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Alliums – Calling All Bees and Butterflies!

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The Giant Allium is one of my favorite plants. Dramatic flower stalks rise up to five feet high (1.5 m.), with a sphere of brilliant purple, blue or white flowers crowning the top. Beau Regard, Persian Blue  and Graceful come to mind. For pure novelty, I choose Hair Allium—its whimsical blooms have reddish-purple hearts and greenish-yellow, hairlike flowers that add an interesting texture to the late spring garden.

The Giant Alliums are like shining beacons for bees and butterflies, and we know how essential these pollinators are to a successful garden. Providing a welcome for them would be reason enough to plant Alliums, but there are so many more!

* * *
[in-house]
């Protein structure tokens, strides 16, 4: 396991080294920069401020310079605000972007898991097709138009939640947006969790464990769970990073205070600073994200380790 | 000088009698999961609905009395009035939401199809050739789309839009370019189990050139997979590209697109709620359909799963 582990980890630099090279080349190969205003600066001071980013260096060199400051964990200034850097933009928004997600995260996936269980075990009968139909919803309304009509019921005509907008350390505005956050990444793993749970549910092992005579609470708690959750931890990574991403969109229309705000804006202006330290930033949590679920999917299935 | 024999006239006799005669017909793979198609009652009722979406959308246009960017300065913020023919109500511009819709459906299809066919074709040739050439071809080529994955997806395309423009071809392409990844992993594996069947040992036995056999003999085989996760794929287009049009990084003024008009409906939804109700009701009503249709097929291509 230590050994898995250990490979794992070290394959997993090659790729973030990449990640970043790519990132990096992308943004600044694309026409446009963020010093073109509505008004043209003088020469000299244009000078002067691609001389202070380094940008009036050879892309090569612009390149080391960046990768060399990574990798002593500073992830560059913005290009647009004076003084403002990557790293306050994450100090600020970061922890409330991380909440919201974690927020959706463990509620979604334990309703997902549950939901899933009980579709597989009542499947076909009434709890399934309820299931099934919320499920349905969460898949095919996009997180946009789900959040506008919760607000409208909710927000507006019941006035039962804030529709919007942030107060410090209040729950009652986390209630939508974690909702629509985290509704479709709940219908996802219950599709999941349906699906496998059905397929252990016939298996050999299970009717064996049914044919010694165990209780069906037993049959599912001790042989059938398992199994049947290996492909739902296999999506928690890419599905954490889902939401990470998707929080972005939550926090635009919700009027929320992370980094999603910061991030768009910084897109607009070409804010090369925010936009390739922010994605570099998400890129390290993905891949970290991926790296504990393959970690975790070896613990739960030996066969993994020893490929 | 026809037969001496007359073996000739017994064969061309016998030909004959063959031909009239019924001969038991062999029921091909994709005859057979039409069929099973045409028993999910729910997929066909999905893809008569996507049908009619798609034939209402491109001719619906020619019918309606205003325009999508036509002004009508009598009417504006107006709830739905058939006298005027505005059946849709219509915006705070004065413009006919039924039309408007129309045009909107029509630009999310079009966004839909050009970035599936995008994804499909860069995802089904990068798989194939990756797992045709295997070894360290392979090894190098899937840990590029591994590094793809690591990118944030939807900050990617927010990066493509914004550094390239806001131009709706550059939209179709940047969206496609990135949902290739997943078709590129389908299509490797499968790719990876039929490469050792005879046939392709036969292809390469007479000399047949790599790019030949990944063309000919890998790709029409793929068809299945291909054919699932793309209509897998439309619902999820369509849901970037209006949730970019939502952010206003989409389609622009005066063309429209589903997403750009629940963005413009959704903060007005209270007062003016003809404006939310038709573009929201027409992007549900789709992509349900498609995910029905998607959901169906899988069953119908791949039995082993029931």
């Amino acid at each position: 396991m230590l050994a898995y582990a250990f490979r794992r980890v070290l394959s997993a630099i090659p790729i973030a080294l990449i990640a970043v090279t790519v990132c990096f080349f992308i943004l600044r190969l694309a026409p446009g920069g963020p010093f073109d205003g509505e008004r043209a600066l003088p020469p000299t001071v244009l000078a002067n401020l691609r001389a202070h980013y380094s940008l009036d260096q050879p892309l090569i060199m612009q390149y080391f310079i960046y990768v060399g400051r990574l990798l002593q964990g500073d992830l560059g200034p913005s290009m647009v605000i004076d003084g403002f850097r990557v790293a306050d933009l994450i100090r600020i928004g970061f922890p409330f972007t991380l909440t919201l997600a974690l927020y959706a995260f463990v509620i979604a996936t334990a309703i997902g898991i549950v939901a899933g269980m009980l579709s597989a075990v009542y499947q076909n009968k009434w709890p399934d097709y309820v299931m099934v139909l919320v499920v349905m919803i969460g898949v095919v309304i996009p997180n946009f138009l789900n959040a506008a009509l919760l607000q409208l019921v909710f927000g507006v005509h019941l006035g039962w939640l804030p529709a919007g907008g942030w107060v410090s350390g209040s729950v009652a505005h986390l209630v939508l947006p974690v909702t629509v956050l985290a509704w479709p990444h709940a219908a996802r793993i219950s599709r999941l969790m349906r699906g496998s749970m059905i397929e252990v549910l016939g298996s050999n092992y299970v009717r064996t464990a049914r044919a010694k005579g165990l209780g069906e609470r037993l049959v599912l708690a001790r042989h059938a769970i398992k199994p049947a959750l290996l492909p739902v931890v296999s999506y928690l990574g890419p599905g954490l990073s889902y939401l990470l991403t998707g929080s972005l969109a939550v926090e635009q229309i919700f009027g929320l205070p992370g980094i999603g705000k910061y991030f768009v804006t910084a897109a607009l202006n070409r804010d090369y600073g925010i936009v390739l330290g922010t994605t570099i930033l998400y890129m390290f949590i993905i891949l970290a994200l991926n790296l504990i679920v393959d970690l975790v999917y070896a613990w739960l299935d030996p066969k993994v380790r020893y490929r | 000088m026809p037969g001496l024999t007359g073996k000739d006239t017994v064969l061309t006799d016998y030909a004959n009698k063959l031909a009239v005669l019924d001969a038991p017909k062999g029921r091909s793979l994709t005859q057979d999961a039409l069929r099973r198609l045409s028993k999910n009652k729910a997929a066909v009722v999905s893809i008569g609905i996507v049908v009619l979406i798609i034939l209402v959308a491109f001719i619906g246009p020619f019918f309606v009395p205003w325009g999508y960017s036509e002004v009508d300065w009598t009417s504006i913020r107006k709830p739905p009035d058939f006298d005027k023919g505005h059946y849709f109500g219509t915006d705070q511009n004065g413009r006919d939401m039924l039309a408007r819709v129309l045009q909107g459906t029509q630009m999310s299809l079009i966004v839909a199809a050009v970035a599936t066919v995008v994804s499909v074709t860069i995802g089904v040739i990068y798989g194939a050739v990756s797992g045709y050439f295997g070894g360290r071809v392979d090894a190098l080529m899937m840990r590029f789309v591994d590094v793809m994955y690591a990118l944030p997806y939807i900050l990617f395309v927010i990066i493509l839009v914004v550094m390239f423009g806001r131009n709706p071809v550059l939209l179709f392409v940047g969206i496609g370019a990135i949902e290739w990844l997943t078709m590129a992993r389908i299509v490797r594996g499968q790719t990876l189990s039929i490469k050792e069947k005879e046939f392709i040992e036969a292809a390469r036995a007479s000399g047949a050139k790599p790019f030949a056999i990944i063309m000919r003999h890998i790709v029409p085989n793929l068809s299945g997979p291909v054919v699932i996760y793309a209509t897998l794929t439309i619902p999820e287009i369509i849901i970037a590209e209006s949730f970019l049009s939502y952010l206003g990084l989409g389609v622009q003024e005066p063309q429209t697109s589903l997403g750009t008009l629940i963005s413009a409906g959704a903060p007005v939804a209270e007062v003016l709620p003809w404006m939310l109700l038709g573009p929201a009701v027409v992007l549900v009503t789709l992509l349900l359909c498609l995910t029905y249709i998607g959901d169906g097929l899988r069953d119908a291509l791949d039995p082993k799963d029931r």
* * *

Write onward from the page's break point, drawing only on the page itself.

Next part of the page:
With over 750 species, there are plants ranging in height from just two inches (5 cm) to over five feet (1.5 m). Using different varieties, I could fill all my borders, perennial beds and containers with a rainbow of color from early spring through late summer. Many Alliums make great cut flowers, too.

Best of all, you can pretty much plant them and forget them — my ideal plant is one that’s not needy. Alliums aren’t fussy about soil, as long as there is adequate drainage. They thrive in full sunlight, but many species perform well in a shady woodland setting. They multiply easily in the garden, yet not so fast that they take over, so they can remain in the same space for years.

The Allium family includes edibles like onions, garlic, shallots and leeks, so most species have a scent that will repel deer, rodents and other garden pests. And at the same time, Alliums are attracting bees and butterflies for better garden pollination.

If I could grow only one type of plant in my garden, it would have to be Allium. Thankfully, we don’t have to choose just one. See the whole selection of Alliums in your Breck’s catalog or on our website!



About Mary Pat

Mary Pat has written 23 post in this blog.

July 15, 2015
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